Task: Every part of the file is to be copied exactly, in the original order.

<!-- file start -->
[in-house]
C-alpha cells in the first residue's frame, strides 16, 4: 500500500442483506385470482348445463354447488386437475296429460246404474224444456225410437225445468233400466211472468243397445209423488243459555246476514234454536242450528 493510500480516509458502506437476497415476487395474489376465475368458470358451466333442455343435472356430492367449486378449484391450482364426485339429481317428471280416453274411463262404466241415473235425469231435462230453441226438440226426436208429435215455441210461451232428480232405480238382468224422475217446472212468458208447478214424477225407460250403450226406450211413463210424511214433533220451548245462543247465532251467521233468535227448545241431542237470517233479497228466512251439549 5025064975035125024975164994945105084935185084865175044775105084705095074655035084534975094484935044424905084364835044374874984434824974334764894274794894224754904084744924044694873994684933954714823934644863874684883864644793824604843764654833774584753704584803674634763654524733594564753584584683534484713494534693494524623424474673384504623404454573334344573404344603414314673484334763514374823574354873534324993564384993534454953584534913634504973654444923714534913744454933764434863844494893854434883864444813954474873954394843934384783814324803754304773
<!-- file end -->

[in-house]
C-alpha cells in the first residue's frame, strides 16, 4: 500500500442483506385470482348445463354447488386437475296429460246404474224444456225410437225445468233400466211472468243397445209423488243459555246476514234454536242450528 493510500480516509458502506437476497415476487395474489376465475368458470358451466333442455343435472356430492367449486378449484391450482364426485339429481317428471280416453274411463262404466241415473235425469231435462230453441226438440226426436208429435215455441210461451232428480232405480238382468224422475217446472212468458208447478214424477225407460250403450226406450211413463210424511214433533220451548245462543247465532251467521233468535227448545241431542237470517233479497228466512251439549 5025064975035125024975164994945105084935185084865175044775105084705095074655035084534975094484935044424905084364835044374874984434824974334764894274794894224754904084744924044694873994684933954714823934644863874684883864644793824604843764654833774584753704584803674634763654524733594564753584584683534484713494534693494524623424474673384504623404454573334344573404344603414314673484334763514374823574354873534324993564384993534454953584534913634504973654444923714534913744454933764434863844494893854434883864444813954474873954394843934384783814324803754304773